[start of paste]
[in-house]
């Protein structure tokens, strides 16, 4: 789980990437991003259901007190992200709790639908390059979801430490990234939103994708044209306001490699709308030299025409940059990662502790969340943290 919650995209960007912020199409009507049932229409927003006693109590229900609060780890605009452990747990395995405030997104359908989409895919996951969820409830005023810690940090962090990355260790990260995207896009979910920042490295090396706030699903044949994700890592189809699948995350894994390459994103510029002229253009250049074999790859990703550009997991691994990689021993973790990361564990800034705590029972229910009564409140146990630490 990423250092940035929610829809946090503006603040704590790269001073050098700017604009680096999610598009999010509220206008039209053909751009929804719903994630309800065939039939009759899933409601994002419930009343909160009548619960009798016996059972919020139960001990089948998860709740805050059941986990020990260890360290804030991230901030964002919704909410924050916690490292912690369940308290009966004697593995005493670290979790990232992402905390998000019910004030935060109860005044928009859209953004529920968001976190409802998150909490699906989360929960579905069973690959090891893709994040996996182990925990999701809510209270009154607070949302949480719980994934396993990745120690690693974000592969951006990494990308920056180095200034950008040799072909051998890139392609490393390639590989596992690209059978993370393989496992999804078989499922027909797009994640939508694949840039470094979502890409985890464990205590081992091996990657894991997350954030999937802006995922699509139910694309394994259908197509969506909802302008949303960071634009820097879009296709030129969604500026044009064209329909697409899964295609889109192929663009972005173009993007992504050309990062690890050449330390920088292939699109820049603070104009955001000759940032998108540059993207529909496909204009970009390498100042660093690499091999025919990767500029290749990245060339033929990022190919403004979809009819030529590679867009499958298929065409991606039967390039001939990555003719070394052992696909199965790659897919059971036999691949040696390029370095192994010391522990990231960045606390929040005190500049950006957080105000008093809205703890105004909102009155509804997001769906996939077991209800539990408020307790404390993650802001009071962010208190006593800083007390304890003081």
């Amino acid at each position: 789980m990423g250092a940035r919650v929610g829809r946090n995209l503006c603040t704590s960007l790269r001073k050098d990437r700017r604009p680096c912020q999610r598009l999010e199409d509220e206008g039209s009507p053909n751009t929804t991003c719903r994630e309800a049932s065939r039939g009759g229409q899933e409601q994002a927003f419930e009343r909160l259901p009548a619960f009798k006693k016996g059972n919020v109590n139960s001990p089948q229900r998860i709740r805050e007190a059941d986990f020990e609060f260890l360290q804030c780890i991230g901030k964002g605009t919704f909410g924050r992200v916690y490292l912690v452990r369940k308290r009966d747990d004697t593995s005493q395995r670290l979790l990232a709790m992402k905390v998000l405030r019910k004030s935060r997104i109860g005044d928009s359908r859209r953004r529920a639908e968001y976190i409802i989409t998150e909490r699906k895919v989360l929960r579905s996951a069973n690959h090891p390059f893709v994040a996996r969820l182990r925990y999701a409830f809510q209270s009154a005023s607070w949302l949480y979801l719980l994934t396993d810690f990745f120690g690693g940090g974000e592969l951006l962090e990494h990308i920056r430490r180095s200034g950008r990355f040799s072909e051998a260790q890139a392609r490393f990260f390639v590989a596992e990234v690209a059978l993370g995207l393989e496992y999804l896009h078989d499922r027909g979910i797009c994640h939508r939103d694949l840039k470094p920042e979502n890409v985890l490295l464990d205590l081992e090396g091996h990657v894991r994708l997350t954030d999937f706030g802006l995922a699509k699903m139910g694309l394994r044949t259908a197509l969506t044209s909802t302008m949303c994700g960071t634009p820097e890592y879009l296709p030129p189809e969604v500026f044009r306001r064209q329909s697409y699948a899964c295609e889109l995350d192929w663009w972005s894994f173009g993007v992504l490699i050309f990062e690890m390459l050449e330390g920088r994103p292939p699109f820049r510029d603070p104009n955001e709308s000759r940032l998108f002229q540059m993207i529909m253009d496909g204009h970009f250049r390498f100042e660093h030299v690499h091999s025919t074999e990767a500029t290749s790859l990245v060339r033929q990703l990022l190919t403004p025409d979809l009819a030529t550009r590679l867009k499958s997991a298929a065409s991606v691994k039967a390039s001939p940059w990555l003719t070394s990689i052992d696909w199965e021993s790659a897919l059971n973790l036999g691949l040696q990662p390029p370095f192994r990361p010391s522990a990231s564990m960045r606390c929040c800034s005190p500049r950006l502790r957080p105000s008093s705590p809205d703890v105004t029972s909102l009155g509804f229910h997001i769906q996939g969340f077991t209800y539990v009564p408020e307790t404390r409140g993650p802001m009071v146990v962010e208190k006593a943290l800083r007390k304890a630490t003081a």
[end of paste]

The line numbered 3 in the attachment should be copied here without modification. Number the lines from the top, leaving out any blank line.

């Amino acid at each position: 789980m990423g250092a940035r919650v929610g829809r946090n995209l503006c603040t704590s960007l790269r001073k050098d990437r700017r604009p680096c912020q999610r598009l999010e199409d509220e206008g039209s009507p053909n751009t929804t991003c719903r994630e309800a049932s065939r039939g009759g229409q899933e409601q994002a927003f419930e009343r909160l259901p009548a619960f009798k006693k016996g059972n919020v109590n139960s001990p089948q229900r998860i709740r805050e007190a059941d986990f020990e609060f260890l360290q804030c780890i991230g901030k964002g605009t919704f909410g924050r992200v916690y490292l912690v452990r369940k308290r009966d747990d004697t593995s005493q395995r670290l979790l990232a709790m992402k905390v998000l405030r019910k004030s935060r997104i109860g005044d928009s359908r859209r953004r529920a639908e968001y976190i409802i989409t998150e909490r699906k895919v989360l929960r579905s996951a069973n690959h090891p390059f893709v994040a996996r969820l182990r925990y999701a409830f809510q209270s009154a005023s607070w949302l949480y979801l719980l994934t396993d810690f990745f120690g690693g940090g974000e592969l951006l962090e990494h990308i920056r430490r180095s200034g950008r990355f040799s072909e051998a260790q890139a392609r490393f990260f390639v590989a596992e990234v690209a059978l993370g995207l393989e496992y999804l896009h078989d499922r027909g979910i797009c994640h939508r939103d694949l840039k470094p920042e979502n890409v985890l490295l464990d205590l081992e090396g091996h990657v894991r994708l997350t954030d999937f706030g802006l995922a699509k699903m139910g694309l394994r044949t259908a197509l969506t044209s909802t302008m949303c994700g960071t634009p820097e890592y879009l296709p030129p189809e969604v500026f044009r306001r064209q329909s697409y699948a899964c295609e889109l995350d192929w663009w972005s894994f173009g993007v992504l490699i050309f990062e690890m390459l050449e330390g920088r994103p292939p699109f820049r510029d603070p104009n955001e709308s000759r940032l998108f002229q540059m993207i529909m253009d496909g204009h970009f250049r390498f100042e660093h030299v690499h091999s025919t074999e990767a500029t290749s790859l990245v060339r033929q990703l990022l190919t403004p025409d979809l009819a030529t550009r590679l867009k499958s997991a298929a065409s991606v691994k039967a390039s001939p940059w990555l003719t070394s990689i052992d696909w199965e021993s790659a897919l059971n973790l036999g691949l040696q990662p390029p370095f192994r990361p010391s522990a990231s564990m960045r606390c929040c800034s005190p500049r950006l502790r957080p105000s008093s705590p809205d703890v105004t029972s909102l009155g509804f229910h997001i769906q996939g969340f077991t209800y539990v009564p408020e307790t404390r409140g993650p802001m009071v146990v962010e208190k006593a943290l800083r007390k304890a630490t003081a």